John Ellis Bush - better known as Jeb Bush - has announced he is "actively exploring the possibility of running for President of the United States" in the election of 2016.
"Actively exploring the possibility" is legal-speak for "I'm gonna do this, but the paperwork isn't quite ready and we haven't finished lining up the funding for an exploratory committee."
So, why say something that provocative? Glad you asked. Gives me the opportunity to do what I love most: Quoting myself.
On AlJazeera.com, I said:
"So long as Jeb looks like he might get into the race it will be difficult for potential opponents to recruit big-time fundraisers (called 'bundlers')."
Other potential candidates are courting bundlers as well. Rick Perry, Ted Cruz, Marco Rubio, and a host of other Senators and Governors are on the phones, talking friends and friends of friends to see whether they can generate some enthusiasm among the political moneyed class.
Bundlers are important because they are typically wealthy and have in their Rolodexes the names of other wealthy people with whom they've previously traded donations. "If you'll do X thousand to the museum that I want, I'll do Y thousand for the opera that your wife wants" is not an unknown formulation.
Those same types of agreements are made for political donations: "You max out to the RNC/DNC of which I'm deputy finance chair, and I'll max out to the RGA/DGA that you're chairing," has also been known to occur.
There is nothing illegal or unethical about these kinds of deals. The point is: These are the people who can generate the kind of money necessary to get a big time campaign off the ground. And the best thing that can happen is they agree to raise money for you. The second best outcome is you keep them from raising money for your opponent.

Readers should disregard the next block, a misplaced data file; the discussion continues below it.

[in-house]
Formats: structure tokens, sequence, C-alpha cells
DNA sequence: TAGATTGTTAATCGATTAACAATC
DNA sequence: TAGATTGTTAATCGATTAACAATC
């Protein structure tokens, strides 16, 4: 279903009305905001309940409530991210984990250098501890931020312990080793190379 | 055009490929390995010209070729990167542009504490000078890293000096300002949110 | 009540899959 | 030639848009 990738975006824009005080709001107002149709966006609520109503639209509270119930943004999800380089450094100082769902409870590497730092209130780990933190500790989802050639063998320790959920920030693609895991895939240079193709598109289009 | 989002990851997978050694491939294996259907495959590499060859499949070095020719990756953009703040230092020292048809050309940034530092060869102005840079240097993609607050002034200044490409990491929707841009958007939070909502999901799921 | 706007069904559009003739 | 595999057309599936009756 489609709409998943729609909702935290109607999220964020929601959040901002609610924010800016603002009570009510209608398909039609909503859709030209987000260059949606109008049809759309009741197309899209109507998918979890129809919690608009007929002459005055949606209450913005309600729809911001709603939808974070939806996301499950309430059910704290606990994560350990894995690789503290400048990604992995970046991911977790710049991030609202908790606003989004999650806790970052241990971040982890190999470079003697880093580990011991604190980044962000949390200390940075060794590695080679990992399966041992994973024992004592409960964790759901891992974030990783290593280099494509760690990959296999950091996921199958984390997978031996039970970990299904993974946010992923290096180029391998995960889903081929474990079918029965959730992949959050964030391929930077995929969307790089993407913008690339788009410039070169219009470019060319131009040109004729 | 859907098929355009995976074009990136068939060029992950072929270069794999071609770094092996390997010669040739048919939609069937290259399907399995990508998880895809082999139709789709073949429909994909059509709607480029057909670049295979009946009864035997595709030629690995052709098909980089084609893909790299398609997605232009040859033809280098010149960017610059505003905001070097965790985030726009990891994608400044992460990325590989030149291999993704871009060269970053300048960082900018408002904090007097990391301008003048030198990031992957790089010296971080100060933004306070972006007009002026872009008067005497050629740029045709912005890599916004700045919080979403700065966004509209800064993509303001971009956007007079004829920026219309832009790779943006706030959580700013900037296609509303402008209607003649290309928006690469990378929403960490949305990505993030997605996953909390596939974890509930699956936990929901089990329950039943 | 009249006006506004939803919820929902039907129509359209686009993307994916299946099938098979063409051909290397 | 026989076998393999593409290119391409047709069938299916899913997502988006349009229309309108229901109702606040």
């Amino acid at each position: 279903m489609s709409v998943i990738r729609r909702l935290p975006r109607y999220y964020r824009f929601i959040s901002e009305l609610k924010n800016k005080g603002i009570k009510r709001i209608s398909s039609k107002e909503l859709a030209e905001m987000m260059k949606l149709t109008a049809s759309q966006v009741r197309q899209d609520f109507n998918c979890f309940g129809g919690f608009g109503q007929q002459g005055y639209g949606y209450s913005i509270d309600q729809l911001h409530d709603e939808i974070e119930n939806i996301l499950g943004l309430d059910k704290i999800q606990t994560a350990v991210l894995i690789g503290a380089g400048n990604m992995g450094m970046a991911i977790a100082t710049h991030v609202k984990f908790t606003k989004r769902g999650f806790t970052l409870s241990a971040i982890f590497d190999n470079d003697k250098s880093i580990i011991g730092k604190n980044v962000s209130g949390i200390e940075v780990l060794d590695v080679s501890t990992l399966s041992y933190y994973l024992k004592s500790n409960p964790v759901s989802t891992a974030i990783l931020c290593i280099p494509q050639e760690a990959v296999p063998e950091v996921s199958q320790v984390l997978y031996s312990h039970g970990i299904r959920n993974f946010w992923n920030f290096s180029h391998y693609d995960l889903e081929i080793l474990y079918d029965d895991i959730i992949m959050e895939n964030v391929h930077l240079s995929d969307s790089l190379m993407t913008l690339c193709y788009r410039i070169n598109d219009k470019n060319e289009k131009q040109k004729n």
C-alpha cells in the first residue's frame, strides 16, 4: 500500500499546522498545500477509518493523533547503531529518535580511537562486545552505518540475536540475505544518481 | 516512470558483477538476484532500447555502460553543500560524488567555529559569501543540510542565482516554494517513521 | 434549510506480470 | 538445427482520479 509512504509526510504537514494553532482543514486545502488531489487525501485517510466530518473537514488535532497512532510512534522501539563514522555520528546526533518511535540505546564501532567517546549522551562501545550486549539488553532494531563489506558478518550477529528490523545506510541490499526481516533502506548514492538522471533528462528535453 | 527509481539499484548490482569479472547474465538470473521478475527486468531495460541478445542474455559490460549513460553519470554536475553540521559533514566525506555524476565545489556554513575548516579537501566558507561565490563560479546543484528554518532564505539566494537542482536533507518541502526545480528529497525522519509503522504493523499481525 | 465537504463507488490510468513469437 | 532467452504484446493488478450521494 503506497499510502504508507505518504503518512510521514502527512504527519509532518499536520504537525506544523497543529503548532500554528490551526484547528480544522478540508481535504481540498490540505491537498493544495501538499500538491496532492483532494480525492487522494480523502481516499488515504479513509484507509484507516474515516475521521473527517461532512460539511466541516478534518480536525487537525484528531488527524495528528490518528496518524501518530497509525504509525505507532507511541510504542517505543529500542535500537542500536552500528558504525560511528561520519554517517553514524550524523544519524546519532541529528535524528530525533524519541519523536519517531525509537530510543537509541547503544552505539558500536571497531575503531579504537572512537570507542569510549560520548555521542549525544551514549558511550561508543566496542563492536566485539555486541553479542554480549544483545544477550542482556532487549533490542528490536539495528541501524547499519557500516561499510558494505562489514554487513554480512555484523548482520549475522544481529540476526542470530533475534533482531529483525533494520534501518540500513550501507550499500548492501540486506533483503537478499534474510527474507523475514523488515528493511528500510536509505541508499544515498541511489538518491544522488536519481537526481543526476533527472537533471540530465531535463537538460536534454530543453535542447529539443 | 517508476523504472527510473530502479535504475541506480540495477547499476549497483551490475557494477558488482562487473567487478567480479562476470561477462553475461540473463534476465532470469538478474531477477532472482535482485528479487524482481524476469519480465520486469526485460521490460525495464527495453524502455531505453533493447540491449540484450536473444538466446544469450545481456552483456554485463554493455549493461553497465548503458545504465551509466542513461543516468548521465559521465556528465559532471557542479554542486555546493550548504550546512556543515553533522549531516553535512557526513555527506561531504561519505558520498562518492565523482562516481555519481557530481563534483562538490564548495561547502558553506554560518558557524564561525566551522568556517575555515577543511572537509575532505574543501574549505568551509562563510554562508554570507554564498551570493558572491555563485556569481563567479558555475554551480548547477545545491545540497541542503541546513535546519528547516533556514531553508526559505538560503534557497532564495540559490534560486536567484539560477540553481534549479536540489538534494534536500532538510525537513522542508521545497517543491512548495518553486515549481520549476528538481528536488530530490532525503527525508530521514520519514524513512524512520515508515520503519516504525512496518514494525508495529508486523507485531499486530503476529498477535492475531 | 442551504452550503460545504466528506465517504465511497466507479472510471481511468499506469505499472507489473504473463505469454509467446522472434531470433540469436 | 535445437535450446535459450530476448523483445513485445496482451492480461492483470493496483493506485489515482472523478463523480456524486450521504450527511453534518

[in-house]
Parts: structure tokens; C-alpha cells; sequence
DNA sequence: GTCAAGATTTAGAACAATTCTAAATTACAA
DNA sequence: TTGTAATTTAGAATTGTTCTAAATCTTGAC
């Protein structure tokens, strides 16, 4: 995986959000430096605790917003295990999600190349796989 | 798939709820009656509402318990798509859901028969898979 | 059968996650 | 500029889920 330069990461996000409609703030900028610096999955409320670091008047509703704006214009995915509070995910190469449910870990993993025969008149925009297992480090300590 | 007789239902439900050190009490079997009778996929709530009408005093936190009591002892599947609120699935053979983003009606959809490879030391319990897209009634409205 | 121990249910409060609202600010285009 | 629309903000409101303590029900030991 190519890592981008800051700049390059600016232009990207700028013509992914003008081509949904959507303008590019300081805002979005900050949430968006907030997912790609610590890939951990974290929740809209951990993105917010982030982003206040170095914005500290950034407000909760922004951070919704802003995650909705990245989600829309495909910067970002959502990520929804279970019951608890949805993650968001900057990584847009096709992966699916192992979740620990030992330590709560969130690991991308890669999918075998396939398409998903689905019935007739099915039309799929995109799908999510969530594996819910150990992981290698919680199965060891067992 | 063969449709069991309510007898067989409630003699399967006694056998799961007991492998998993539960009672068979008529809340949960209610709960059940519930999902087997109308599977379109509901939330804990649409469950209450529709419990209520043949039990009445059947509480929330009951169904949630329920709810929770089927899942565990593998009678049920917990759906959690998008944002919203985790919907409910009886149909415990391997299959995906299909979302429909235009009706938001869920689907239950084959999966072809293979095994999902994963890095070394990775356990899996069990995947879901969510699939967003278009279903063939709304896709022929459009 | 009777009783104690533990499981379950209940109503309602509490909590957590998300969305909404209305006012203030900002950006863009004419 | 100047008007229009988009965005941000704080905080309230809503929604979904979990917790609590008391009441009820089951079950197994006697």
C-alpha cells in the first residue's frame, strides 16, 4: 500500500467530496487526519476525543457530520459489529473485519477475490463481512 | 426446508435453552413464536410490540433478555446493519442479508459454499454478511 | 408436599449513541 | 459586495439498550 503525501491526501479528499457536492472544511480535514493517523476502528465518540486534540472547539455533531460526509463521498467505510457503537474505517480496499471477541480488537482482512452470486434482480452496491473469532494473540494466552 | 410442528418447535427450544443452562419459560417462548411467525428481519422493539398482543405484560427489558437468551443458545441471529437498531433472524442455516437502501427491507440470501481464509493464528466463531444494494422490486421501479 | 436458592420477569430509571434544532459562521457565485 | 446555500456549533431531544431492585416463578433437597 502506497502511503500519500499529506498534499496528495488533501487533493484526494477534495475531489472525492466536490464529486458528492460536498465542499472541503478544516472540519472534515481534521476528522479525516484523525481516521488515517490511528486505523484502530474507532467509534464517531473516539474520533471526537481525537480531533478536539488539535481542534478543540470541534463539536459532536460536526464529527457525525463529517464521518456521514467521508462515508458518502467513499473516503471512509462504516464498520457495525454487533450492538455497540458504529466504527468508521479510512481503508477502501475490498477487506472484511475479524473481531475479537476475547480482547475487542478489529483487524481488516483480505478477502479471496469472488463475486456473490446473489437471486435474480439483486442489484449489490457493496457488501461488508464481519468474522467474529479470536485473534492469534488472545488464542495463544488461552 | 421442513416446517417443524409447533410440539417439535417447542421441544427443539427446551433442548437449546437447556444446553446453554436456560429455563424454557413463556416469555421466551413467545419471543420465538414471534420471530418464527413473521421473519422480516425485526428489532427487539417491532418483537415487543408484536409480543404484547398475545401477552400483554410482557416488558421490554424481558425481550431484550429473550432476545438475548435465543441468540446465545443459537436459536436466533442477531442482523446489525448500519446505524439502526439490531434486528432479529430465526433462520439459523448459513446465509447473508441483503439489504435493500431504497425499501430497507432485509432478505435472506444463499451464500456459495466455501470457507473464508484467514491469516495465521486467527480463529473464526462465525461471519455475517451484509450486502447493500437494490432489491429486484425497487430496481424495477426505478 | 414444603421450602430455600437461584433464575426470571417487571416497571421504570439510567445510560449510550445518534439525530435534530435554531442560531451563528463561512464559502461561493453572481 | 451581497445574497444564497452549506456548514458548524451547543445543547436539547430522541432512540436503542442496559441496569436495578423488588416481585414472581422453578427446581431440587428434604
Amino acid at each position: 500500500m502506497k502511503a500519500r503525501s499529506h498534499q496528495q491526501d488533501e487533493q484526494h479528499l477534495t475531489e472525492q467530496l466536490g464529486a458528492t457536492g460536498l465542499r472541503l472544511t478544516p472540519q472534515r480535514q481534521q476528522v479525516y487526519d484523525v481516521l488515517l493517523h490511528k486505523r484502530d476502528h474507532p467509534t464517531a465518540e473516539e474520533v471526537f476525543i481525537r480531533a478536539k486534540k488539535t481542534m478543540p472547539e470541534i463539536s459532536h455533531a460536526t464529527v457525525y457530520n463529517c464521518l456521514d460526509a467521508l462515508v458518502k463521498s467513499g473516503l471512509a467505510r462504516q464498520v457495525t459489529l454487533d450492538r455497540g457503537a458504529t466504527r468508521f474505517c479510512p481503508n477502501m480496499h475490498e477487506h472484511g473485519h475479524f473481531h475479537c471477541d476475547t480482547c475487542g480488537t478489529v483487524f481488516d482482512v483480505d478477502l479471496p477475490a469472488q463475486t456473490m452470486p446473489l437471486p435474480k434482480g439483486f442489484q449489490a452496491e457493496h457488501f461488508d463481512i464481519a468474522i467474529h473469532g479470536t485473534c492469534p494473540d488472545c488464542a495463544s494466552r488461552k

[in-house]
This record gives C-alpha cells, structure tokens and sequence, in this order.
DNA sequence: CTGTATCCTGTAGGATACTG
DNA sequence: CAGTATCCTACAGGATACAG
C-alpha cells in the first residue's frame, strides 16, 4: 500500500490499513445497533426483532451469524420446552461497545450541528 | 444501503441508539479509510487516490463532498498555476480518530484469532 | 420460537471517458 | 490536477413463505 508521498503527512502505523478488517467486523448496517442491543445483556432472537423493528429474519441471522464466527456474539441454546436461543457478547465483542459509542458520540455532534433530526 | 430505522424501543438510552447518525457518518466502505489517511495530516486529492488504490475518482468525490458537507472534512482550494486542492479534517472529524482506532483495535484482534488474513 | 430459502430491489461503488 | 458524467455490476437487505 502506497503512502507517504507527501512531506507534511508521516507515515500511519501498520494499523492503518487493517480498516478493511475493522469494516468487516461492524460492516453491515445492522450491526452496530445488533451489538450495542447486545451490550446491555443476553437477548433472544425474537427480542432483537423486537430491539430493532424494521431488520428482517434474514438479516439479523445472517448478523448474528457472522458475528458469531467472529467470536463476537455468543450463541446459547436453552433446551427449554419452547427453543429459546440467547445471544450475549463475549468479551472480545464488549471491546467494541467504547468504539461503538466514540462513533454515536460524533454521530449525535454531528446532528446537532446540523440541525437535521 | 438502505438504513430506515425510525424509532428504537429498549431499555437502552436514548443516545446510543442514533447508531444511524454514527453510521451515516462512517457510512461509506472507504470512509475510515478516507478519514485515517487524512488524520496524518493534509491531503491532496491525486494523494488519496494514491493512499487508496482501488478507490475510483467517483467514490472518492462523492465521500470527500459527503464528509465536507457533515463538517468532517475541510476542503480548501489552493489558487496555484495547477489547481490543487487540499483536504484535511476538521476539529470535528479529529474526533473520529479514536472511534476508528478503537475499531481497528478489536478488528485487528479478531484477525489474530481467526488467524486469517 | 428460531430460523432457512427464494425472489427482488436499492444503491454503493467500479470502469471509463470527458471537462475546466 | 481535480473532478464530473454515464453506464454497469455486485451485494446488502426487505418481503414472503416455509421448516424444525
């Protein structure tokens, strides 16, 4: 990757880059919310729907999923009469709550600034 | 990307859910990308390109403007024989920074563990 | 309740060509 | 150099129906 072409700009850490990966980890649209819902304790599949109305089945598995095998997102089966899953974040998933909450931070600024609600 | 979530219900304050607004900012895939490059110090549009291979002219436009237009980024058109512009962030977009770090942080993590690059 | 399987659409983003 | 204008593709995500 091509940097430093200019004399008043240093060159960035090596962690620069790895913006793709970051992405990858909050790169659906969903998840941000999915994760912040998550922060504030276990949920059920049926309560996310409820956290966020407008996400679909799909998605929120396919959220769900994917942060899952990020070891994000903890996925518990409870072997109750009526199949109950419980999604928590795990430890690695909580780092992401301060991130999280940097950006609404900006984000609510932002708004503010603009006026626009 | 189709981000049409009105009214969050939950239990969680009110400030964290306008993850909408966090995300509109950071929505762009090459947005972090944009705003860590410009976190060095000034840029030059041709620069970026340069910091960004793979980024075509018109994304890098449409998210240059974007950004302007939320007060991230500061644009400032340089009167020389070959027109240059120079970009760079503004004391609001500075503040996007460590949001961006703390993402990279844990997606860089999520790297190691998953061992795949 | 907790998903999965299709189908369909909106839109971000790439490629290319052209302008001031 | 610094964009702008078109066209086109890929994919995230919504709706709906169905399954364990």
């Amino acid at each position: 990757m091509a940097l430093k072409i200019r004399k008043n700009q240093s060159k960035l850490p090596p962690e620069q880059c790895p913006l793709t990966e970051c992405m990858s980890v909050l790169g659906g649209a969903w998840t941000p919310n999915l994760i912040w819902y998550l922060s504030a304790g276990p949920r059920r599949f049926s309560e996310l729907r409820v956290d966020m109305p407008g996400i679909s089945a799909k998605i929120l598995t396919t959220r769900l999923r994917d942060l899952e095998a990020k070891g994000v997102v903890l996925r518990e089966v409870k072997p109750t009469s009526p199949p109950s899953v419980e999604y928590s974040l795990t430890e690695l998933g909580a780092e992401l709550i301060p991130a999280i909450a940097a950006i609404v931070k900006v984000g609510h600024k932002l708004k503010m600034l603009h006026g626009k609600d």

"[Jeb] wants to keep the political talent frozen in place. By making noises as if he is leaning toward running, a great number of very talented people will wait to see what he does."
In Presidential politics as in professional football there are more skill positions than there are players qualified to fill them.
Anyone can do reasonably well in Iowa if he or she spends six or seven months visiting coffee shops and pig farms from Red Oak to Dubuque. They can do well spending time in New Hampshire or South Carolina.
These are relatively small states in either population, geography, or both. And, they follow one another like ducks across the lobby of the Peabody Hotel in Memphis.
A car, a couple of staffers to make phone calls to potential supporters and handle what press there is, and you're in business.
Things get a little tougher when the states get more populous, the media markets more expensive, and the primaries come tumbling one after another. More difficult (and more expensive) still when two, three, five or more states have elections on the same day.
As Ralph Z. Hallow wrote last summer in the Washington Times:
"[T]he two biggest Republican states, Texas and Florida, are contemplating a March 1 Mega Tuesday?"
It is not hard to see that Marco Rubio vs Jeb Bush in Florida and Ted Cruz vs Rick Perry in Texas might require the services of hundreds of staff. Each. Then there are the other big prizes: Georgia, Ohio, California, and on and on.
If I were still of an age where a major campaign might be important to me (I am not and it is not), I might well reach out to Jeb's people to let them know I would be interested in running the campaign in Virginia.
The way the game is played, whomever I spoke to would probably say something like:
"That's amazing, Rich. Your name just came up the other day and someone said we might fold you into the campaign in either Virginia or Pennsylvania. Don't do anything until you hear back from me."
What's the name of that Disney movie again? Oh, yes. "Frozen." Which is exactly what I'd be, waiting by the phone for a call.
Like fundraisers, the first choice is the get the best people to work on your campaign. The second choice is to freeze them in place so they don't sign on with your strongest opponent.
Jeb Bush may not run and if he does, he might not be be the nominee.
But, his gravitational pull on the political process - just as Hillary Clinton's on the other side - cannot be ignored.